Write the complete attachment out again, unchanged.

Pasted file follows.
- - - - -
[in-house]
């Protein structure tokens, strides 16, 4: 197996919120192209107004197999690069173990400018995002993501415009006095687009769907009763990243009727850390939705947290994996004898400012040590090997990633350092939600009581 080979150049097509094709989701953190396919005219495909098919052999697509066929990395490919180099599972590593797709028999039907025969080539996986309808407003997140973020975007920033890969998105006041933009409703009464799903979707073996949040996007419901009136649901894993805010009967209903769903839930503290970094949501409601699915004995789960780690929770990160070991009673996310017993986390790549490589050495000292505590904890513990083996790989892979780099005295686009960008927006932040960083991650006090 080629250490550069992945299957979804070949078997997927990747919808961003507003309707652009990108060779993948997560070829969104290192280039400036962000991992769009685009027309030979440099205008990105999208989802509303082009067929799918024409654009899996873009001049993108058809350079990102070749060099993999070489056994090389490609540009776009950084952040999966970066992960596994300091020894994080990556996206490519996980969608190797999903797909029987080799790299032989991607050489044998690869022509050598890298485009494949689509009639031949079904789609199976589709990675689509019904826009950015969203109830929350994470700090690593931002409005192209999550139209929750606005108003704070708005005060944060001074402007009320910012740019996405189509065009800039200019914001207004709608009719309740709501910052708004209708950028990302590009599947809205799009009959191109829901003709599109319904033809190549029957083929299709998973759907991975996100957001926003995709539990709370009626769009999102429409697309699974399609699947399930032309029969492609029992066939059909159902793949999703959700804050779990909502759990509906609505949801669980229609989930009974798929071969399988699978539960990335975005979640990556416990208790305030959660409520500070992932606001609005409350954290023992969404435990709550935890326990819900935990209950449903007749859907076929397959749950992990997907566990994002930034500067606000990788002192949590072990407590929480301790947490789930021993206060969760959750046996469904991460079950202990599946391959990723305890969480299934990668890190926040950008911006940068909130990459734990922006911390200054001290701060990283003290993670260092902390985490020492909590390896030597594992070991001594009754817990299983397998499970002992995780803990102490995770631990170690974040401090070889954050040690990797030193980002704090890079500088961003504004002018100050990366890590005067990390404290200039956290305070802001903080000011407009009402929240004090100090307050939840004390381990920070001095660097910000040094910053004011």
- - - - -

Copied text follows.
[in-house]
């Protein structure tokens, strides 16, 4: 197996919120192209107004197999690069173990400018995002993501415009006095687009769907009763990243009727850390939705947290994996004898400012040590090997990633350092939600009581 080979150049097509094709989701953190396919005219495909098919052999697509066929990395490919180099599972590593797709028999039907025969080539996986309808407003997140973020975007920033890969998105006041933009409703009464799903979707073996949040996007419901009136649901894993805010009967209903769903839930503290970094949501409601699915004995789960780690929770990160070991009673996310017993986390790549490589050495000292505590904890513990083996790989892979780099005295686009960008927006932040960083991650006090 080629250490550069992945299957979804070949078997997927990747919808961003507003309707652009990108060779993948997560070829969104290192280039400036962000991992769009685009027309030979440099205008990105999208989802509303082009067929799918024409654009899996873009001049993108058809350079990102070749060099993999070489056994090389490609540009776009950084952040999966970066992960596994300091020894994080990556996206490519996980969608190797999903797909029987080799790299032989991607050489044998690869022509050598890298485009494949689509009639031949079904789609199976589709990675689509019904826009950015969203109830929350994470700090690593931002409005192209999550139209929750606005108003704070708005005060944060001074402007009320910012740019996405189509065009800039200019914001207004709608009719309740709501910052708004209708950028990302590009599947809205799009009959191109829901003709599109319904033809190549029957083929299709998973759907991975996100957001926003995709539990709370009626769009999102429409697309699974399609699947399930032309029969492609029992066939059909159902793949999703959700804050779990909502759990509906609505949801669980229609989930009974798929071969399988699978539960990335975005979640990556416990208790305030959660409520500070992932606001609005409350954290023992969404435990709550935890326990819900935990209950449903007749859907076929397959749950992990997907566990994002930034500067606000990788002192949590072990407590929480301790947490789930021993206060969760959750046996469904991460079950202990599946391959990723305890969480299934990668890190926040950008911006940068909130990459734990922006911390200054001290701060990283003290993670260092902390985490020492909590390896030597594992070991001594009754817990299983397998499970002992995780803990102490995770631990170690974040401090070889954050040690990797030193980002704090890079500088961003504004002018100050990366890590005067990390404290200039956290305070802001903080000011407009009402929240004090100090307050939840004390381990920070001095660097910000040094910053004011």